Warning this article contains graphic images.
The SPCA says it is "appalled" by a Masterton woman's mistreatment of horses and sheep.
Lindsay Fraser was sentenced on Wednesday at the Masterton District Court for what the SPCA is calling "one of the most disturbing cases of animal neglect" its inspectors have ever seen.
The animal organisation said Fraser's animals were "left to starve and left with untreated open wounds among other serious injuries".
"Words can't describe the pain and suffering these animals must have gone through with a lack of food and no treatment sought for their severe injuries," said SPCA chief executive Andrea Midgen.
The mistreatment was initially discovered in 2018, the SPCA said, with subsequent visits revealing more animals suffering, including "emaciated horses, horses with gaping open wounds and sheep with severe fly strike and parasites".
"It is inconceivable that any person could not notice that intervention was required for these animals," Midgen said.
The SPCA said that in the first instance of neglect an inspector found 43 sheep in faeces-covered paddocks with no grazing available. The SPCA subsequently took three sheep suffering particularly badly away from Fraser, with one of those dying despite receiving veterinary treatment.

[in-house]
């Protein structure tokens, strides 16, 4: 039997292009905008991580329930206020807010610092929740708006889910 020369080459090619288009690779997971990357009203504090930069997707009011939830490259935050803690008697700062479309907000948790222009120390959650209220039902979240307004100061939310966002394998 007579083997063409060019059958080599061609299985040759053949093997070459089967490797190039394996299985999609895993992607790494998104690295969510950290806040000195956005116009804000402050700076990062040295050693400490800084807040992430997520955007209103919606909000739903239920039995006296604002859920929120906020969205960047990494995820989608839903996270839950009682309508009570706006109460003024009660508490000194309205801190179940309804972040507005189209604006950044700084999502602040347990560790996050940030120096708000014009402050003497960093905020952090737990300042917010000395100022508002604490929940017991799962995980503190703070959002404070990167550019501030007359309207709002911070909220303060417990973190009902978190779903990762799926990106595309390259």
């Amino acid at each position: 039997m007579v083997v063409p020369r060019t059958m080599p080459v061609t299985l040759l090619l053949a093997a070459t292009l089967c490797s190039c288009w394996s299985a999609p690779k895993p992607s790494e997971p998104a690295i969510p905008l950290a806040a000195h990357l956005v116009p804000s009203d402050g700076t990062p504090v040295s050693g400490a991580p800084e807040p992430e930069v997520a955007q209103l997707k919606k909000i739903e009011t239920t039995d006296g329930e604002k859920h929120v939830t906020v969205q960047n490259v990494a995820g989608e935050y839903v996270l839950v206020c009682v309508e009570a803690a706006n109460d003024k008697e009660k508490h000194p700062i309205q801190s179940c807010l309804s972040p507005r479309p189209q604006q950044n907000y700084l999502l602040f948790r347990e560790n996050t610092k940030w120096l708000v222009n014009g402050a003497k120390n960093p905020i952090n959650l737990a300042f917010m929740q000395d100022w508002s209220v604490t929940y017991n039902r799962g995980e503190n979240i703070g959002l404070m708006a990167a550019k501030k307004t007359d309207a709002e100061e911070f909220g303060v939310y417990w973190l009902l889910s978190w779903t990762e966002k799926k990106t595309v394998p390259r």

The inspector later returned to the property and took away the remainder of the sheep.
Fraser said she had been relying on others to look after her sheep, but, according to the SPCA, she wouldn't say who that person was.
"The defendant had a history of taking on more animals than she could handle which created a pattern of malnourished and diseased animals despite SPCA intervention," Midgen said.
When the SPCA visited another property owned by Fraser in March 2018 inspectors discovered a "very thin" two-year-old stallion, called Max, in a paddock with no grass. A vet recommended the horse be given more food and be treated for parasites, however, in a follow-up inspection the stallion was found to be "emaciated, recumbent and tangled in horse cover".
"To end his suffering, Max was humanely euthanised," the SPCA said.
Two more horses owned by Fraser were also taken away from her and she was issued a notice directing her to give all her remaining horses specific care to make sure they were properly fed.
When inspectors found these instructions were not being followed a number of other horses were taken away from Fraser, with two of those eventually needing to be euthanised.
Fraser was sentenced to 150 hours' community work and ordered to pay the SPCA reparations of $15,000 as well as make a $5000 contribution to the charity's legal fees.
She was also disqualified from owning stock animals, with the exception of two, for a period of 10 years.